At every turn he is considerate to his uninvited guest, and her feelings and needs. He even manages to administer a gentle rebuke to Lydia (“you would not want to be dancing while [Jane] is ill”.) Does anyone else in the book achieve this? And this is at a time when the woman he is falling in love with is staying in his house, but for reasons of propriety he is not permitted to see her or speak to her.
The apparently casual discussion as to whether Bingley would, or should, give in to a friend’s request foreshadows the apparent ease with which Darcy and Miss Bingley later persuade him to abandon Jane. But the conversation itself shows Bingley as fully able to stand up for himself when attacked, leading up to this gorgeous description: “If Darcy were not such a great tall fellow, in comparison with myself, I should not pay him half so much deference. I declare I do not know a more awful object than Darcy, on particular occasions, and in particular places; at his own house especially, and of a Sunday evening, when he has nothing to do.”
(Oh, those 19th century Sunday evenings!)
Elizabeth does not laugh, out of consideration for Darcy. Yes, the MFRHOAT needs her protection, and from his sidekick.
Bingley does not put a foot wrong in the entire book, except, as stated above, that he abandons Jane at the demands of his friend and sister. They tell him that they don’t think she is particularly attached to him (which Darcy believes), and that she has an embarrassing family and no wealth (which is true).
And I think we can deduce that they may have also said the following:
“…You now see, my dear Charles, all the disadvantages that must follow if this is to be a match. No one doubts that she is a most deserving and admirable young woman. If you do love her more than all the world, and if you are convinced that she loves you – Caroline, her intimate friend, has seen no sign of it – then try for her.
But one thought more. You know – we all know – the gossip at Meryton. Her mother and her mother’s friends have already betrothed you. If you return now, they will be certain that you come to make an offer. Your proposals to her father will be looked for daily. Think of the distress that will cause her if she does not love you. Think of the awkwardness that will attend your every meeting, while her family watch, and she perhaps wonders how she can kindly refuse. Would she even dare to refuse you, such a great match as it would be for her? How would her mother and father treat her – how would even her conscience treat her if she did refuse, gentle and obliging as she is? Do you want her to feel forced into a marriage with someone whom she indeed likes, but no more than that? Is that the kind of marriage you want?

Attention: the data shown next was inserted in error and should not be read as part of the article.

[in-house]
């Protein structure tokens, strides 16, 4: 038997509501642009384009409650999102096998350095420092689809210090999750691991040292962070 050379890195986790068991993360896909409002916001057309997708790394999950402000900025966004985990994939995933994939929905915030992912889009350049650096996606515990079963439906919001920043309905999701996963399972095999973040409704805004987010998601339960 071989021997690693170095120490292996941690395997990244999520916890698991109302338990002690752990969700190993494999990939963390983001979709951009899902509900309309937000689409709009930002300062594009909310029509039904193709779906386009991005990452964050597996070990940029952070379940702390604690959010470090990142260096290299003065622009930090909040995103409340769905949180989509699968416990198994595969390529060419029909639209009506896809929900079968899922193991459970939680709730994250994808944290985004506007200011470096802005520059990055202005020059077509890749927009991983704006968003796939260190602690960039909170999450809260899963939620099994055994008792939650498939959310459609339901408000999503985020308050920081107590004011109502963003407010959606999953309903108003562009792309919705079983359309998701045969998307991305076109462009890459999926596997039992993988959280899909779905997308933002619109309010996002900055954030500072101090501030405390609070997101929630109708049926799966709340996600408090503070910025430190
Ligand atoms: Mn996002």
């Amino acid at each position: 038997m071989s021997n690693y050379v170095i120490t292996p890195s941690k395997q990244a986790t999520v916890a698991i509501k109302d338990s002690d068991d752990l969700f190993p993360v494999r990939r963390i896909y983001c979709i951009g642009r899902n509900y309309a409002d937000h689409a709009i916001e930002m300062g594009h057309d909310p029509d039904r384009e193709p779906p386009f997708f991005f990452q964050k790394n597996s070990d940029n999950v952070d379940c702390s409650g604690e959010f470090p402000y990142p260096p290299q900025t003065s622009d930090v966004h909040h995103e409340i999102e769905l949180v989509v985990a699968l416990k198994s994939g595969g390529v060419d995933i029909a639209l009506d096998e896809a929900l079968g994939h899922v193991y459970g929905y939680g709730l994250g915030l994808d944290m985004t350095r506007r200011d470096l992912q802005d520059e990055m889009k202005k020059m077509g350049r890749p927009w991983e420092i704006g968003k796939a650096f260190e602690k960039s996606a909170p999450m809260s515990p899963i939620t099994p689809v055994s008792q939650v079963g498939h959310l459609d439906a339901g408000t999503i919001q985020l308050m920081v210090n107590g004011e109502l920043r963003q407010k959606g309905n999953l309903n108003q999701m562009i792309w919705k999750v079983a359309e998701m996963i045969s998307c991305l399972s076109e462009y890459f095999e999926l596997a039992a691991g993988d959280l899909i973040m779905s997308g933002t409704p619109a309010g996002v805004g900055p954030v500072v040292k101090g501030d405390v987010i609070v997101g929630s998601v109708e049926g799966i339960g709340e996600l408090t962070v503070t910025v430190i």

While you are at Netherfield, no other young man will dare to approach her. Is it really in her interests for you to go back? And I need hardly say, that if you are not determined to marry her, better a clean break now, while you are both comparatively unscathed, rather than actual heartbreak later.”
Bingley, modest as he is, puts Jane’s welfare above his own, and tears himself away. Every now and then perhaps, in London, he wistfully asks his sister if she has heard from Jane… and she says, “Oh, dear Jane! She wrote last week, happy as a lark. There was a young man who was very attentive – I do hope it comes to something…”
Perhaps I am seriously wronging Miss Bingley in this scenario. But perhaps not.
So I am hereby nominating Charles Bingley as the most underrated character in literature. Any other nominations? (Or anyone for the Darcy defence?)
The Partial, Prejudiced and Ignorant Blogger